Almost two hundred schoolchildren got creative when art and technology collided in a two-day drawing extravaganza at the University of Lincoln.
Pupils from schools across Lincolnshire joined University staff and students for Marvellous Mechanicals, held as part of a national Big Draw festival encouraging people of all ages to come together and express their creativity through drawing.
Following this year’s ‘STEAM Powered’ theme, which brings together science, technology, engineering, art and maths, the University teamed up with partner Siemens UK to offer children a chance to develop their artistic skills.
The pupils were given exclusive access to the company’s on-campus turbine training facility, where they were able to get their hands dirty and experiment with charcoal-based drawings.
They also visited the University’s new ‘Life Studio’ where they stretched their imaginations further by designing and creating personalised robot heads with card and art supplies.
Having tackled the more traditional art forms, the children were given the opportunity to experiment with mono-printing and embrace digital technology with Google’s Tilt Brush, a 3D virtual reality painting programme.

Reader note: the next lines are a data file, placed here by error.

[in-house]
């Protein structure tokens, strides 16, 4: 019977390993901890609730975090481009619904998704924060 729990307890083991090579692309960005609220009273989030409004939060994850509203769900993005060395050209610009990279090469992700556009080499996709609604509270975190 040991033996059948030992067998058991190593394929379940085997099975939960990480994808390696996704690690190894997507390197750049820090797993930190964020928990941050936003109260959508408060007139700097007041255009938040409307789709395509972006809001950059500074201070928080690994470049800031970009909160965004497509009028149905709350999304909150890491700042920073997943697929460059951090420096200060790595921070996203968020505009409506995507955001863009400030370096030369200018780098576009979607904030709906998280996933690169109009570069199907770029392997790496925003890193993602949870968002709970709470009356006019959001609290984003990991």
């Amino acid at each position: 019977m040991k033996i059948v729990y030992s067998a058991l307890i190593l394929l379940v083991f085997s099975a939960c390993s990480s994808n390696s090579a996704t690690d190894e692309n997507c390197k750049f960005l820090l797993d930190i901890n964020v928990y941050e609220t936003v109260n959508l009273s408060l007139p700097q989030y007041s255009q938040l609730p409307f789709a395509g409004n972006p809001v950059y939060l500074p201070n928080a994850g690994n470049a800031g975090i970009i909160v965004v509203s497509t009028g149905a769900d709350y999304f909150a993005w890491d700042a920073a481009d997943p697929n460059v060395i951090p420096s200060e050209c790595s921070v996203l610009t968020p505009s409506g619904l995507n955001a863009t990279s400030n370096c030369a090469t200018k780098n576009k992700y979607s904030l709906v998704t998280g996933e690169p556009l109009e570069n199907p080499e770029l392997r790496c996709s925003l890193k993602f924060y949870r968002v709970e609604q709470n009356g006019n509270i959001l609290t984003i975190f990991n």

The Richmond School in Skegness was one of those involved in the event.
Year Four Class Teacher and Arts Coordinator, Rebecca Sylvester, said: “I’m passionate about drawing so I’ve loved being involved in the festival. For the children it was a great opportunity to practise the skills they’ve already learnt in the classroom, while learning to experiment with new mediums and materials.
“We’re always encouraging the children to give things a go and that’s what this day was all about. They got the chance to try something new and express their own creativity and really loved taking part in all the activities.”
Hosted by the University’s School of Architecture & Design, the Big Draw activities were led by Brian Voce, Senior Lecturer in Graphic Design.
“Drawing is the foundation of so much of what we see in the world around us. Everything made and manufactured by humans, from the pen in your hand to the house you live in, has at some point been drawn by someone.
“While art is often seen as not as important as other subjects, it simply isn’t the case. For example, drawing is integral to science, helping to visualise theoretical ideas and to communicate them to the general public.
“The Big Draw is not about being the best artist. It’s about creativity, innovation and being able to express yourself, and that’s why events like this are so important – they encourage and inspire children to become the artists and designers of the future.”
Brian Voce, Senior Lecturer in Graphic Design
Story Credits: Laura Jones